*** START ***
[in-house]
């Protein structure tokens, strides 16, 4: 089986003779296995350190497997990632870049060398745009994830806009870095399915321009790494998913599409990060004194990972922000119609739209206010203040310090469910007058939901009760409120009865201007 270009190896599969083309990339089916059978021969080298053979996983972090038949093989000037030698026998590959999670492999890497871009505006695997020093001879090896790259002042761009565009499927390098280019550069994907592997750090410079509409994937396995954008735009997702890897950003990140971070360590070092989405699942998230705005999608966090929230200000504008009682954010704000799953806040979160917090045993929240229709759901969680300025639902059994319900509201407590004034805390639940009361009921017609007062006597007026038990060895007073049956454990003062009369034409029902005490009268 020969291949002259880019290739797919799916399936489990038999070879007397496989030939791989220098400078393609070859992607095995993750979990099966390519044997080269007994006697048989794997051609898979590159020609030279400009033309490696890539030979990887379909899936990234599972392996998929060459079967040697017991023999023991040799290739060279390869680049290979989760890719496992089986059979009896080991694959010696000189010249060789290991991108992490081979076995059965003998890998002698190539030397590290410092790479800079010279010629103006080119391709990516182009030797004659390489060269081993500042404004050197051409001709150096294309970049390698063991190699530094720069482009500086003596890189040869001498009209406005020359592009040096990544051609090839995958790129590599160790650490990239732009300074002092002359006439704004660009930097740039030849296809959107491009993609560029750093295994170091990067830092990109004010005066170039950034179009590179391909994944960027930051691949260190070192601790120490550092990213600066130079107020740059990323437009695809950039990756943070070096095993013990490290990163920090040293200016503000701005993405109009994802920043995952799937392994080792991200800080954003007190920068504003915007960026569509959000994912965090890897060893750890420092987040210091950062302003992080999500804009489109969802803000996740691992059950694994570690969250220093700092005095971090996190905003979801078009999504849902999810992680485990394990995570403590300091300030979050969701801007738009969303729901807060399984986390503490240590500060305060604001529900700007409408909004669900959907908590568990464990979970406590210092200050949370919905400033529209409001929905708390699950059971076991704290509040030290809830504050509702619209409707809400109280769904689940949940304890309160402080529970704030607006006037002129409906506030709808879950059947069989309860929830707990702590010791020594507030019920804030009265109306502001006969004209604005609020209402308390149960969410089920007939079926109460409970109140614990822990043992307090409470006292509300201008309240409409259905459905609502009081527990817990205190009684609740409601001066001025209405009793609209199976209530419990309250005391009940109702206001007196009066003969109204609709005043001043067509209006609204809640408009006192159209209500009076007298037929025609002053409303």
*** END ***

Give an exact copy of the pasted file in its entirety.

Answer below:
[in-house]
């Protein structure tokens, strides 16, 4: 089986003779296995350190497997990632870049060398745009994830806009870095399915321009790494998913599409990060004194990972922000119609739209206010203040310090469910007058939901009760409120009865201007 270009190896599969083309990339089916059978021969080298053979996983972090038949093989000037030698026998590959999670492999890497871009505006695997020093001879090896790259002042761009565009499927390098280019550069994907592997750090410079509409994937396995954008735009997702890897950003990140971070360590070092989405699942998230705005999608966090929230200000504008009682954010704000799953806040979160917090045993929240229709759901969680300025639902059994319900509201407590004034805390639940009361009921017609007062006597007026038990060895007073049956454990003062009369034409029902005490009268 020969291949002259880019290739797919799916399936489990038999070879007397496989030939791989220098400078393609070859992607095995993750979990099966390519044997080269007994006697048989794997051609898979590159020609030279400009033309490696890539030979990887379909899936990234599972392996998929060459079967040697017991023999023991040799290739060279390869680049290979989760890719496992089986059979009896080991694959010696000189010249060789290991991108992490081979076995059965003998890998002698190539030397590290410092790479800079010279010629103006080119391709990516182009030797004659390489060269081993500042404004050197051409001709150096294309970049390698063991190699530094720069482009500086003596890189040869001498009209406005020359592009040096990544051609090839995958790129590599160790650490990239732009300074002092002359006439704004660009930097740039030849296809959107491009993609560029750093295994170091990067830092990109004010005066170039950034179009590179391909994944960027930051691949260190070192601790120490550092990213600066130079107020740059990323437009695809950039990756943070070096095993013990490290990163920090040293200016503000701005993405109009994802920043995952799937392994080792991200800080954003007190920068504003915007960026569509959000994912965090890897060893750890420092987040210091950062302003992080999500804009489109969802803000996740691992059950694994570690969250220093700092005095971090996190905003979801078009999504849902999810992680485990394990995570403590300091300030979050969701801007738009969303729901807060399984986390503490240590500060305060604001529900700007409408909004669900959907908590568990464990979970406590210092200050949370919905400033529209409001929905708390699950059971076991704290509040030290809830504050509702619209409707809400109280769904689940949940304890309160402080529970704030607006006037002129409906506030709808879950059947069989309860929830707990702590010791020594507030019920804030009265109306502001006969004209604005609020209402308390149960969410089920007939079926109460409970109140614990822990043992307090409470006292509300201008309240409409259905459905609502009081527990817990205190009684609740409601001066001025209405009793609209199976209530419990309250005391009940109702206001007196009066003969109204609709005043001043067509209006609204809640408009006192159209209500009076007298037929025609002053409303």